Court victory will help keep children safe - Refugee Council
February 24, 2017

Court victory will help keep children safe

A court has ruled that local authorities must protect and accommodate unaccompanied young people in their area while their ages are being assessed.

The welcome judgment means that local authorities must follow best practice guidance produced by the Association of Directors of Children’s Services aimed at keeping young people safe.

The ruling comes as a result of a legal challenge brought by Bhatia Best against Croydon Council’s refusal to accommodate a Refugee Council client – known as SS – whose age was being assessed.

This resulted in SS being forced to live in adult asylum accommodation while his age was determined instead of being properly cared for by the local authority.

Croydon Council’s decision flew in the face of expert guidelines – produced by a range of professionals including the former Director of Children’s Services at Croydon Council – which state that young people should be cared for by local authorities while their ages are assessed.

This safeguard is common practice among most local authorities and is designed to protect children from harm and to avoid the risk of trafficking victims falling back into the hands of their abusers.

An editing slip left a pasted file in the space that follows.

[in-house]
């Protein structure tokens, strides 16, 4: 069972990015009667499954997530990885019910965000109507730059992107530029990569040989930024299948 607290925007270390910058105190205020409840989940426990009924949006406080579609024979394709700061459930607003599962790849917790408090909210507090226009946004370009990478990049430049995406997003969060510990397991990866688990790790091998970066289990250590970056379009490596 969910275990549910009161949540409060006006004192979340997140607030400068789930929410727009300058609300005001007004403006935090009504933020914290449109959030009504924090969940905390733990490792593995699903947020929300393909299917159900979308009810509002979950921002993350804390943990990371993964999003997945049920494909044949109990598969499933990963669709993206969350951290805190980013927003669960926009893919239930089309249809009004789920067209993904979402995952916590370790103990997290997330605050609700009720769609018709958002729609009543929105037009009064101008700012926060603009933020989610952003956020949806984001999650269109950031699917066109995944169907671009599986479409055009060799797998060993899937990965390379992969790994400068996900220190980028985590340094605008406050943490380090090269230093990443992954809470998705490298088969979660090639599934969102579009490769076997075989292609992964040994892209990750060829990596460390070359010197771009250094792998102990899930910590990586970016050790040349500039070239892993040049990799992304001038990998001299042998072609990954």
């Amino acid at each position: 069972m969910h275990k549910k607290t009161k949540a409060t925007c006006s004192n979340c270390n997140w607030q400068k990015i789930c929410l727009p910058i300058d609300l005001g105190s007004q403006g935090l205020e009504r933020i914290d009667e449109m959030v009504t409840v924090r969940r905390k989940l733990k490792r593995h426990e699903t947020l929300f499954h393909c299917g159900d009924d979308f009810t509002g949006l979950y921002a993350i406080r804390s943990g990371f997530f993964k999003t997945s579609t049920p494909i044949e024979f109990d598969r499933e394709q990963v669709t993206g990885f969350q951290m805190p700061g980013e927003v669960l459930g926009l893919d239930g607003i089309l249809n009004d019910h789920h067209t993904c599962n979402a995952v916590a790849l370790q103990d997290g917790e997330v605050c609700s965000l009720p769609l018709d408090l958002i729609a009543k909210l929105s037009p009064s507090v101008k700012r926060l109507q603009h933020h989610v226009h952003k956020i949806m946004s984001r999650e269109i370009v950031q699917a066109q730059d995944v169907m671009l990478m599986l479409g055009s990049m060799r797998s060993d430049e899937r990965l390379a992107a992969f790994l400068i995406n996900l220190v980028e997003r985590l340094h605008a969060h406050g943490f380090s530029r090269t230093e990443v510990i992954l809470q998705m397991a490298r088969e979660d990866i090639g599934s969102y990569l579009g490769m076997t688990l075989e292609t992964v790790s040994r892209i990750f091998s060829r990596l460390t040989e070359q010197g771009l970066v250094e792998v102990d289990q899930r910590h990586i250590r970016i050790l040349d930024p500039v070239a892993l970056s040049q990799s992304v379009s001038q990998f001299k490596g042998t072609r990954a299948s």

Today’s court judgment means that local authorities are now legally bound to accommodate young people whose ages they are challenging.

Responding to the judgment, Refugee Council Head of Children’s Services Helen Johnson said: “It’s extremely welcome that the courts have recognised what the experts have known for some time; that it’s absolutely fundamental that until a young person’s age has been established they are cared for in a safe and supportive environment.

 “Unaccompanied children who seek refuge in the UK have often suffered horrific abuse and exploitation that most grown ups would find difficult to imagine. Today’s ruling will help keep more of these children safe at a frightening and bewildering time.

“It’s vital that local authorities put young people’s safety first and follow the expert guidelines available to them.”